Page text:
This burrow-filled path runs along land adjacent to the national park and is owned by naturalist Christian Eberle. He leads night tours along the route, where participants have the opportunity to spot snakes, frogs, bats, scorpions, and a wide variety of spiders. Additionally, raccoons, possums, lizards, and sloths frequently make an appearance. Although Christian is a laid-back guy, he is passionate and knowledgeable about wildlife and is an engaging and entertaining guide. He also speaks English, Spanish, and German fluently.
Places to eat
El Rincon del Amor is a friendly and hospitable restaurant specializing in freshly caught seafood with a Caribbean twist. The chef conjures up such temptations as garlic shrimp, Caribbean chicken, and red snapper. Portions are substantial and free shots of tequila are all part of the service.
As far as settings go, Sobre las Olas, situated just east of Playa Negra, is unbeatable. Watch the sun sink over the ocean while indulging in freshly caught grilled fish. There are plenty of vegan options too, and the menu is both Caribbean and Italian inspired. Tables and chairs are set on the beach amongst the palm trees.
If you are headed to the national park for the day, Aroma is the place to pick up sandwiches and other snacks for your excursion. It’s also a good breakfast spot, serving the best coffee in town and various offerings from pancakes to a full breakfast. Veggie options are available too, and you shouldn’t leave Cahuita without checking out the very special mango smoothies.
Where to stay
Cahuita seriously lacks in luxury hotels, and that is what makes it so appealing. Most of the hotels and guest houses are enhanced by the natural environment that they are situated in, and guests are as likely to spot monkeys in the lush surrounding gardens as in the national park.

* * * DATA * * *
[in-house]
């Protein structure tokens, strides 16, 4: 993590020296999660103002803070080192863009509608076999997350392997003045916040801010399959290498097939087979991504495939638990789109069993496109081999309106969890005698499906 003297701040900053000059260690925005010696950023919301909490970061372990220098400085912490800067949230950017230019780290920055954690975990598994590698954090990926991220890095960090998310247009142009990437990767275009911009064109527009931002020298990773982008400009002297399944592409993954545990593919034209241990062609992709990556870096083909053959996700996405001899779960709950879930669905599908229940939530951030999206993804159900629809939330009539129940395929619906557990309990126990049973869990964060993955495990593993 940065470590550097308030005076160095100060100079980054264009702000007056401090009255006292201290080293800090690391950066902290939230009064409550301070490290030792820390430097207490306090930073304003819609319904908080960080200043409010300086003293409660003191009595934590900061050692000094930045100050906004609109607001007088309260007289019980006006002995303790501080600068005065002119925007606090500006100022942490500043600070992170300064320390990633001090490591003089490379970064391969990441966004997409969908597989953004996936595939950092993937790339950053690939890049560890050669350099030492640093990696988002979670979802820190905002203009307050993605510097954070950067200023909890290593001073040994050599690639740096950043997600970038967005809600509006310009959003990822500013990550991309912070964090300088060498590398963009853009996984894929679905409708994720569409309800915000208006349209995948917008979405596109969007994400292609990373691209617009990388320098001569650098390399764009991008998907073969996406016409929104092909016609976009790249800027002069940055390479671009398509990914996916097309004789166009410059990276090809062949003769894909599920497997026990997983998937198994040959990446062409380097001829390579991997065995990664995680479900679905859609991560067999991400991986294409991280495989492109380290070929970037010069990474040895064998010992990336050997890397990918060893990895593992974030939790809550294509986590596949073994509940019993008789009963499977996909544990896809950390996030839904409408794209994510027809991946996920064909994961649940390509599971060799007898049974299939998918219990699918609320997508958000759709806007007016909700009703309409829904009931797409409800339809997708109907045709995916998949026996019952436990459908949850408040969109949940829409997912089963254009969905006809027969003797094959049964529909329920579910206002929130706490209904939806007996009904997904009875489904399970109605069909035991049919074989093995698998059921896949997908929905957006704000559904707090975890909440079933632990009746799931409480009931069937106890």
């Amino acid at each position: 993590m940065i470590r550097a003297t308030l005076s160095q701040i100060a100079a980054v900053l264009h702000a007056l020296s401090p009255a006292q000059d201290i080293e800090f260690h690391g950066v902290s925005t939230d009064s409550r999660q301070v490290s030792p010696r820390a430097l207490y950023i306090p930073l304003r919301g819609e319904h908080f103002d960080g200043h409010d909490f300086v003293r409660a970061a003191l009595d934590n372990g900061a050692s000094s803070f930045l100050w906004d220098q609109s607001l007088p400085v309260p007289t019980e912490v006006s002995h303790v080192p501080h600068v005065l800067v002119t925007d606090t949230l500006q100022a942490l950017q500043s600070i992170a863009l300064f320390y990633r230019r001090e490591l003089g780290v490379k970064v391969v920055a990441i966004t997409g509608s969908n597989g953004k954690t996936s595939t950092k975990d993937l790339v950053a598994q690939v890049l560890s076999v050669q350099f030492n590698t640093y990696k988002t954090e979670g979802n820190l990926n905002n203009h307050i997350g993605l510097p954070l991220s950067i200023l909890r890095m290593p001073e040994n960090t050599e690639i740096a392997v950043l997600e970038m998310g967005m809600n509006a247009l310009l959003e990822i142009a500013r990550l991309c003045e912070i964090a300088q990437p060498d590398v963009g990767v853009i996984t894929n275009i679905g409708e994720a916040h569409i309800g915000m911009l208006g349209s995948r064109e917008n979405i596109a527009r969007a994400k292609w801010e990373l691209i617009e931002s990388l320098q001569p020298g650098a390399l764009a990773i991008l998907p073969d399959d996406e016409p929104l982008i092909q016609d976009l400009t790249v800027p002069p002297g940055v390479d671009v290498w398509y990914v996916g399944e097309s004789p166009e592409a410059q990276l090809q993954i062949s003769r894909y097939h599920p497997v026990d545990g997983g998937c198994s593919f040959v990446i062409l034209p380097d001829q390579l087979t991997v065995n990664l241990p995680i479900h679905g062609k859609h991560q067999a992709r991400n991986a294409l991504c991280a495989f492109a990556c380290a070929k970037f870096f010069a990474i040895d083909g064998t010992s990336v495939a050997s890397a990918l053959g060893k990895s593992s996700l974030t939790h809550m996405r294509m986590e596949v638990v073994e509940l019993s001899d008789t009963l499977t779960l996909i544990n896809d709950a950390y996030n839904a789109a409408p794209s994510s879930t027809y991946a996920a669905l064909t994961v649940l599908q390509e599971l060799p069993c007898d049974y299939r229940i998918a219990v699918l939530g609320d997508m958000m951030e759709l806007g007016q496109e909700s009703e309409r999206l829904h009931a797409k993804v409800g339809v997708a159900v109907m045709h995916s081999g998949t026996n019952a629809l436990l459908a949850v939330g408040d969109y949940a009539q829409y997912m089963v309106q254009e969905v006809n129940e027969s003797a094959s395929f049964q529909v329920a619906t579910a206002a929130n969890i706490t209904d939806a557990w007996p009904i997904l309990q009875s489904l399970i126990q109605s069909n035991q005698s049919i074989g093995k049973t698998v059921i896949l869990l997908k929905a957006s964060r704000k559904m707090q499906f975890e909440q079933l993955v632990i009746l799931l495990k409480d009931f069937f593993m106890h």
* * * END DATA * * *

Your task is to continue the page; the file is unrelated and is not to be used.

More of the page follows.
Although the accommodation at La Piscina Natural is fairly basic, it is set right on the beach with its own natural pool and lovely gardens complete with the obligatory hammocks. It’s located a twenty-minute walk from town at Playa Negra, and the delightful owners, Patty and Walter, are welcoming and helpful. La Piscina Natural is an affordable slice of paradise by the Caribbean and a perfect budget option.
Mid-range Suizo Loco Lodge has bungalows grouped around a pool. There’s an onsite restaurant, and all rooms have their own terrace overlooking the gardens. The highlight of a stay here is drinking cocktails on a lounger while surrounded by toucans, hummingbirds, and howler monkeys.
A stay in Topo’s Treehouse is a unique experience. This double-decked treehouse, built into a giant coniferous tree, lies in the heart of the jungle, a short walk from the beach. Accommodating four people, it is beautifully crafted and comfortable. You can look out across the treetops and over a lily pond and spot local wildlife from the terrace.
How to get to Cahuita
Buses leave from Terminal Atlantico on Avenue 7/9, Calle 12 in the capital city of San Jose five times a day and take around 5-6 hours, depending on traffic and road conditions. More expensive shuttle buses are also available from San Jose Airport.